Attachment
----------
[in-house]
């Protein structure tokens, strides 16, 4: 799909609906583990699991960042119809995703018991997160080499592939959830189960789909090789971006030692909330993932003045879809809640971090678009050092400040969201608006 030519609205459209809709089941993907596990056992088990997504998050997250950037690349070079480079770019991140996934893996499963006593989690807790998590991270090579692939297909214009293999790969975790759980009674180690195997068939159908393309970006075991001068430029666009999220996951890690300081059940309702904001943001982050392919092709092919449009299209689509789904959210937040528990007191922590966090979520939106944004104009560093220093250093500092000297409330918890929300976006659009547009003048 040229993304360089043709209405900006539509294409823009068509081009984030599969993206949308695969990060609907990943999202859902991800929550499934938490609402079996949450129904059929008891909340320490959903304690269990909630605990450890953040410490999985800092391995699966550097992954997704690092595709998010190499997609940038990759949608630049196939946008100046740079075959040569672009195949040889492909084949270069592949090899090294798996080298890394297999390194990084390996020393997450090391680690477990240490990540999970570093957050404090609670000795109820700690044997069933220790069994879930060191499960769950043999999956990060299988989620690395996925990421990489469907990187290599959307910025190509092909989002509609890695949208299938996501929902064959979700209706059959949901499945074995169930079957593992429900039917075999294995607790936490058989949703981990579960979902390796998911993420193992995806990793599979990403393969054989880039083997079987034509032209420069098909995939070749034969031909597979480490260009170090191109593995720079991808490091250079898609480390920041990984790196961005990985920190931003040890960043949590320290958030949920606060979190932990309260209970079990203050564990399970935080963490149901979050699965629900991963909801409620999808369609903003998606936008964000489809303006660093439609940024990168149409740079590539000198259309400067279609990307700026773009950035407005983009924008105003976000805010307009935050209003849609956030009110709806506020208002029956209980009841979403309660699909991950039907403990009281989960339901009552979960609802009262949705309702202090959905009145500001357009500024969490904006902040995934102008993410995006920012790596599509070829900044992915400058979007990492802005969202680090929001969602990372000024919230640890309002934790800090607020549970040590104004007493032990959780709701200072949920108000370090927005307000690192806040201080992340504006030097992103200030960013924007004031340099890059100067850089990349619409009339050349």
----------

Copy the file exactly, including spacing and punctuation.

[in-house]
């Protein structure tokens, strides 16, 4: 799909609906583990699991960042119809995703018991997160080499592939959830189960789909090789971006030692909330993932003045879809809640971090678009050092400040969201608006 030519609205459209809709089941993907596990056992088990997504998050997250950037690349070079480079770019991140996934893996499963006593989690807790998590991270090579692939297909214009293999790969975790759980009674180690195997068939159908393309970006075991001068430029666009999220996951890690300081059940309702904001943001982050392919092709092919449009299209689509789904959210937040528990007191922590966090979520939106944004104009560093220093250093500092000297409330918890929300976006659009547009003048 040229993304360089043709209405900006539509294409823009068509081009984030599969993206949308695969990060609907990943999202859902991800929550499934938490609402079996949450129904059929008891909340320490959903304690269990909630605990450890953040410490999985800092391995699966550097992954997704690092595709998010190499997609940038990759949608630049196939946008100046740079075959040569672009195949040889492909084949270069592949090899090294798996080298890394297999390194990084390996020393997450090391680690477990240490990540999970570093957050404090609670000795109820700690044997069933220790069994879930060191499960769950043999999956990060299988989620690395996925990421990489469907990187290599959307910025190509092909989002509609890695949208299938996501929902064959979700209706059959949901499945074995169930079957593992429900039917075999294995607790936490058989949703981990579960979902390796998911993420193992995806990793599979990403393969054989880039083997079987034509032209420069098909995939070749034969031909597979480490260009170090191109593995720079991808490091250079898609480390920041990984790196961005990985920190931003040890960043949590320290958030949920606060979190932990309260209970079990203050564990399970935080963490149901979050699965629900991963909801409620999808369609903003998606936008964000489809303006660093439609940024990168149409740079590539000198259309400067279609990307700026773009950035407005983009924008105003976000805010307009935050209003849609956030009110709806506020208002029956209980009841979403309660699909991950039907403990009281989960339901009552979960609802009262949705309702202090959905009145500001357009500024969490904006902040995934102008993410995006920012790596599509070829900044992915400058979007990492802005969202680090929001969602990372000024919230640890309002934790800090607020549970040590104004007493032990959780709701200072949920108000370090927005307000690192806040201080992340504006030097992103200030960013924007004031340099890059100067850089990349619409009339050349």